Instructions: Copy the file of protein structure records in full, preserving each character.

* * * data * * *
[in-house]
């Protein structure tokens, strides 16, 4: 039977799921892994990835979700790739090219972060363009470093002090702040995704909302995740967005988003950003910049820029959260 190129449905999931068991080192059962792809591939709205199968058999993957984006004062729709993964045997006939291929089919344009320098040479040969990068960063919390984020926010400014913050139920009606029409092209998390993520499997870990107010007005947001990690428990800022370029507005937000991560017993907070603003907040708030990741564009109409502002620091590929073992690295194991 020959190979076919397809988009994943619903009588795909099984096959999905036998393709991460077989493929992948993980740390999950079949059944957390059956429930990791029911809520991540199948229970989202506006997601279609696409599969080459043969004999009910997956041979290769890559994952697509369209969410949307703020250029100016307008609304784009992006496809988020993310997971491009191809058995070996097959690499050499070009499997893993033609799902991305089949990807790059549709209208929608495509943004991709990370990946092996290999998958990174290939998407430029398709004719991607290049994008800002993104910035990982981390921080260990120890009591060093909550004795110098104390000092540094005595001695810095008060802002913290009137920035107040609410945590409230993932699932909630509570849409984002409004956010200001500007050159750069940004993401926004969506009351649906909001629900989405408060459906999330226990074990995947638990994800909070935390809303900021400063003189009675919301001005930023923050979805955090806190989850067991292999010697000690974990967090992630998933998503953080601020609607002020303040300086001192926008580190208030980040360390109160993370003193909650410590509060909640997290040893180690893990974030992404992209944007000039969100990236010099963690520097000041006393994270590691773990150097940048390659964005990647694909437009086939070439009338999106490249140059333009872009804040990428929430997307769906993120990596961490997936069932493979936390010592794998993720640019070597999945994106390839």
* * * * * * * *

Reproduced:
[in-house]
């Protein structure tokens, strides 16, 4: 039977799921892994990835979700790739090219972060363009470093002090702040995704909302995740967005988003950003910049820029959260 190129449905999931068991080192059962792809591939709205199968058999993957984006004062729709993964045997006939291929089919344009320098040479040969990068960063919390984020926010400014913050139920009606029409092209998390993520499997870990107010007005947001990690428990800022370029507005937000991560017993907070603003907040708030990741564009109409502002620091590929073992690295194991 020959190979076919397809988009994943619903009588795909099984096959999905036998393709991460077989493929992948993980740390999950079949059944957390059956429930990791029911809520991540199948229970989202506006997601279609696409599969080459043969004999009910997956041979290769890559994952697509369209969410949307703020250029100016307008609304784009992006496809988020993310997971491009191809058995070996097959690499050499070009499997893993033609799902991305089949990807790059549709209208929608495509943004991709990370990946092996290999998958990174290939998407430029398709004719991607290049994008800002993104910035990982981390921080260990120890009591060093909550004795110098104390000092540094005595001695810095008060802002913290009137920035107040609410945590409230993932699932909630509570849409984002409004956010200001500007050159750069940004993401926004969506009351649906909001629900989405408060459906999330226990074990995947638990994800909070935390809303900021400063003189009675919301001005930023923050979805955090806190989850067991292999010697000690974990967090992630998933998503953080601020609607002020303040300086001192926008580190208030980040360390109160993370003193909650410590509060909640997290040893180690893990974030992404992209944007000039969100990236010099963690520097000041006393994270590691773990150097940048390659964005990647694909437009086939070439009338999106490249140059333009872009804040990428929430997307769906993120990596961490997936069932493979936390010592794998993720640019070597999945994106390839």